Since the turn of the century Real Madrid’s transfer policy has been to buy the best and the brightest footballing stars in the world. This is highlighted by the so-called “Galactico” era which Madrid went through in the early part of the century. Further evidence can be found in the fact that Real Madrid have signed one of the leading stars following each of the World Cups held since the turn of the century.
For example, after the 2002 World Cup Real signed the Golden boot winner, Ronaldo, after the 2006 tournament they signed the winning captain, Cannavaro, in 2010 they signed the then rising star Mesut Ozil. Finally, after this year’s tournament they again signed the Golden Boot winner James Rodriguez for a fee of £71m. The transfer fee paid for Rodriguez indicates that money is not a problem for Real when they have set their sights on the latest star.
As a footballing fan I have looked at the Madrid line-up in awe throughout the last decade. However, what I have noticed is that Madrid’s transfer policy has had a very negative impact on their academy in terms of integrating their own talented young players into the first eleven.
From the start of the century to date Iker Casillas is the only Madrid player to have played consistently for Madrid since making his step up from their academy.
Whereas their arch-rivals Barcelona have had seven academy players playing consistently for their first team over the same period. Madrid academy players such as Avaro Arbeloa, Daniel Carvajal and Diego Lopez had to go and play their football elsewhere in the early part of their career before returning to Madrid.
Other talented players produced by Real have been let go because they couldn’t be integrated into a first eleven packed with world class players acquired through the transfer market. Examples from this group are Juan Mata, Roberto Solardo, Bojan Valero, Javi Garcia, Dani Parejo and Jose Callejon.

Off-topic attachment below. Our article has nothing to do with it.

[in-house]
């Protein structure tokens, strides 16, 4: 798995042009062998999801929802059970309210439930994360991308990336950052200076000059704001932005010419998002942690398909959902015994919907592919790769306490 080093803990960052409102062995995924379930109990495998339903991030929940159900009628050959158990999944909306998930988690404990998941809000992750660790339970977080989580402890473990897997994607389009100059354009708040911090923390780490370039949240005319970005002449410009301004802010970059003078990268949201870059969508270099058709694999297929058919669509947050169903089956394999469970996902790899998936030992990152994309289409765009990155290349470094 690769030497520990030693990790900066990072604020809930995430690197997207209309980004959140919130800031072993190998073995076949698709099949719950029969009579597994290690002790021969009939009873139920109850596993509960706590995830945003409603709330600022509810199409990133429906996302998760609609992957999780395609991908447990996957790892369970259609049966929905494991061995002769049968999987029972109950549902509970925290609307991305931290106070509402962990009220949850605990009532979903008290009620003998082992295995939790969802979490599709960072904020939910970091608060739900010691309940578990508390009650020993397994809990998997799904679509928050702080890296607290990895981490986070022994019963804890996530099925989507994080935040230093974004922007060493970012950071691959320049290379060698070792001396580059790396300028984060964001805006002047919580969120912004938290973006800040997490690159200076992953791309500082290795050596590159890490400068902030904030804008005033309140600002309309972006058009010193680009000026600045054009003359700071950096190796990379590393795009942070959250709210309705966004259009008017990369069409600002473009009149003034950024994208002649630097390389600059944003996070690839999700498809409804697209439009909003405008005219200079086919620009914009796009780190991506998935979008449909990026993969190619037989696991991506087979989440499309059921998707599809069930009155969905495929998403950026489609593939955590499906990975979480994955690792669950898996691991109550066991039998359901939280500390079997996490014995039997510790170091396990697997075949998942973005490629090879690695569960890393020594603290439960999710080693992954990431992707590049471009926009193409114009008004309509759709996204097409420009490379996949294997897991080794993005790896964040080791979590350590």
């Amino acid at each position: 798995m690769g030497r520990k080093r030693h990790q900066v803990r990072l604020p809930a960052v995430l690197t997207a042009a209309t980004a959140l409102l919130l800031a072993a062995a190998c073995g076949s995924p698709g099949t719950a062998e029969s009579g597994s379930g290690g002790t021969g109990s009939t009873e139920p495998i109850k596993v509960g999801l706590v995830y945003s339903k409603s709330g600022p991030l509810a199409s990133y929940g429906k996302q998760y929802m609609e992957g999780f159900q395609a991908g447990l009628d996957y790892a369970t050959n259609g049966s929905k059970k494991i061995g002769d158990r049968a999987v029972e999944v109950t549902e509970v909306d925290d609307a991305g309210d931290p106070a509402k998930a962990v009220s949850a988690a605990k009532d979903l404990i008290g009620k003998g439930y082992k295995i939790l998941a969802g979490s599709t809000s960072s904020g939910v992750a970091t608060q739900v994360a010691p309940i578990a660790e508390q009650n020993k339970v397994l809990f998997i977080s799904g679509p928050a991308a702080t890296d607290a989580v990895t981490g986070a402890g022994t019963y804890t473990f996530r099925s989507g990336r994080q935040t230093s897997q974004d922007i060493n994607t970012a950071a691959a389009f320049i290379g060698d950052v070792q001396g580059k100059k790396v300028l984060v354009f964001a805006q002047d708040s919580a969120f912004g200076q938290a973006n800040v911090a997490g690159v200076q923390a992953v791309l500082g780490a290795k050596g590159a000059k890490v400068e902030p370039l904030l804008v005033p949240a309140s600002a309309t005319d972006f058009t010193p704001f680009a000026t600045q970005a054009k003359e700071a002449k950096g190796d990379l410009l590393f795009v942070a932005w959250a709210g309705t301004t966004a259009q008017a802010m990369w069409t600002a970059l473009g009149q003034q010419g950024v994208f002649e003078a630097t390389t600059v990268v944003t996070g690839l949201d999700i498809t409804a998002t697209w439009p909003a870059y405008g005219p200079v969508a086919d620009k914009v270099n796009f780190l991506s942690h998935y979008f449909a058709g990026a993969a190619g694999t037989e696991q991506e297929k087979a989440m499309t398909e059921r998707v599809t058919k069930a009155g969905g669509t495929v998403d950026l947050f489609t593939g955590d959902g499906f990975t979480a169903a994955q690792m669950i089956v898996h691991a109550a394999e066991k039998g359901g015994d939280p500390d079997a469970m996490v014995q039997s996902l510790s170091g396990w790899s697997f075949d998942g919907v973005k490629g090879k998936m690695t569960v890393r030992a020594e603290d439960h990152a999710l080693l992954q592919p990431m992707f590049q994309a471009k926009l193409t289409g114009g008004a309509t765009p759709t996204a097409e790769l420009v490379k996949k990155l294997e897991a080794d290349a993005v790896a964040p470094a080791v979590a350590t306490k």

These players have gone on to be successful at their respective clubs since leaving Real. It can be argued that they may not have had the quality required to hold a place in Madrid’s first eleven, but they could have been useful squad players during the turbulent patches Madrid have been through over the last decade.
For example, since signing for Real Madrid in 2009 there have been periods in Karim Benzema’s Madrid career when he has struggled to score goals for them. Meanwhile Roberto Solardo has been scoring freely at Valencia. Even Avaro Negredo, who played for Madrid’s Castilla team and left when Benzema arrived and since then has been a reliable goal scorer for Seville.
I am not arguing that Madrid should not have signed Benzema, but perhaps they should have been more patient with them as the turned out to be better players than their early careers suggested. Also, between the departure of Claude Makelele and the arrival of Xabi Alonso Real struggled to have a suitable holding midfielder to balance their attacking capabilities.
Javi Garcia has not set the footballing world alight with his ability but since leaving Madrid he has gone on to have good success at Benfica where he played as the holding midfielder. Once again he could have proven to be more useful to Madrid than they originally thought possible. With the right training and nurturing at Madrid, they could have developed Garcia’s ability more.